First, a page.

Solid win, but rebounding gives reason for worry

Published: Saturday, January 10, 2009 at 6:01 a.m.
Last Modified: Sunday, January 11, 2009 at 12:01 a.m.

Meanwhile, back on the University of Florida campus ...

Hey, it’s basketball season. Florida opened up SEC play with a win over Ole Miss Saturday night in a game it had to have. I know, there are no must-win games in January, but this was one because Ole Miss, with guard Chris Warren out for the season with a knee injury, will be a bottom-feeder in the SEC and the game was at home in front of a bunch of fans still fueled by what happened Thursday night.

So Florida jumped out to a 21-point first half lead and held on despite shooting 32 percent in the second half.

That’s the good news. There has never been an SEC win that was bad news.

But here is the bad news.

Ole Miss came into the game last in the conference in rebounding, but beat Florida on the boards 46-22.


“It’s definitely embarrassing,” said guard Nick Calathes, who led the team with seven rebounds.

Maybe Florida could have used the guy who watched the game in the corner for the first half. Tim Tebow has never shied away from contact.

These guys, well, it’s another story.

I don’t know if they will be out-rebounded by 24 again this year, but it will not be the last night they are killed on the boards.

It’s a combination of things. Lack of height. Lack of muscle. Lack of intensity.

Rebounding is both physical and mental and when you’re lacking at both it’s going to be exposed.

“I know we can rebound,” said forward Dan Werner.

I’m not so sure.

Billy Donovan isn’t either.

“I don’t remember the last time we were out-rebounded by 24,” he said. “We’d play good defense, but it was like the possession started once they shot the ball. I don’t know if we can or can’t get it corrected. It’s a mentality and I don’t know if we can instill that mentality.”

What was especially frustrating for Donovan was that Ole Miss, with a frontcourt no taller than Florida’s, grabbed 18 of those rebounds on the offensive glass and turned them into 22 second-chance points. Florida, on the other hand, had four offensive rebounds.

“We try to find a way to expose it every day (in practice),” Donovan said.

Maybe he should use the old Tom Izzo trick. Izzo used to have his players dress in football pads during practice so they would be more physical.

“Sometimes you think of that,” Donovan said. “We’ve got to find a way. I’d like to see more physical altercations in practice. But when you have two guys in there who won’t physically altercate, it’s hard to get physical altercations.”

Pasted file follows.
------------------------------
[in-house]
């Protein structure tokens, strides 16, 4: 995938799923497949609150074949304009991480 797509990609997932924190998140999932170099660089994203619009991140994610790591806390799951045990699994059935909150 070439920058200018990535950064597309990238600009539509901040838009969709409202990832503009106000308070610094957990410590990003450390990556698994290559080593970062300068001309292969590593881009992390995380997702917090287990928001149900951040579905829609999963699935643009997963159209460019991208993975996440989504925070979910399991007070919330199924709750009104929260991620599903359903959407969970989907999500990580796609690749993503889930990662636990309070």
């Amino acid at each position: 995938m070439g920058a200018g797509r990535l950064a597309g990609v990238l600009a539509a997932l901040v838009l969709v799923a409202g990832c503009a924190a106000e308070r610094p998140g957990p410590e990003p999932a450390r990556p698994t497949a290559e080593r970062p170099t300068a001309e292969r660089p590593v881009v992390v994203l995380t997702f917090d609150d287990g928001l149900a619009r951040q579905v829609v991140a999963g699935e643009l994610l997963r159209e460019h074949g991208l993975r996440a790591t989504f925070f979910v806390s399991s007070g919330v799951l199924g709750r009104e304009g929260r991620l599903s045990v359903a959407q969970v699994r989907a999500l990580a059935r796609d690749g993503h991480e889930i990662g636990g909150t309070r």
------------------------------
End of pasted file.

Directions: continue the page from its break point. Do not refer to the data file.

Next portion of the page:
Donovan even jumped Vernon Macklin, sitting out this season as a transfer, late in the game to challenge players more in practice.

But I have a feeling it’s going to be a flaw in this team that will be there all season.

This is unfamiliar territory for the Florida coach during his tenure. There has always been a Udonis Haslem, a Donnell Harvey, an Al Horford, somebody who would chase the ball once it went toward the basket.

These guys said all the right things after the game, how they have to get tougher and better on the boards. But didn’t we hear a lot of that last year?

There is no question this team has a lot of positives and Donovan said there are a lot of things his team is doing right. They press better than a year ago and shut down the return of David Huertas to the O-Dome, limiting him to 4-of-15 shooting. When they’re hitting their 3s, they can blow a team to the edge of embarrassment as they did in jumping out to a 49-28 lead with 5:20 to play in the first half. But when the 3s stop falling, there is no inside presence and the lack of rebounding will reel a team back to respectability.

Or worse.

It got dicey late Saturday night, Ole Miss pulling to within six on, you guessed it, an offensive put-back. But Calathes made a huge play when he stole the ball from DeAundre Cranston, who had rebounded a missed free throw with 1:48 to play.

“It’s a good start,” Calathes said of the 78-68 win. “But we have to get better.”

Much better.

Contact Pat Dooley at 352-374-5053 or

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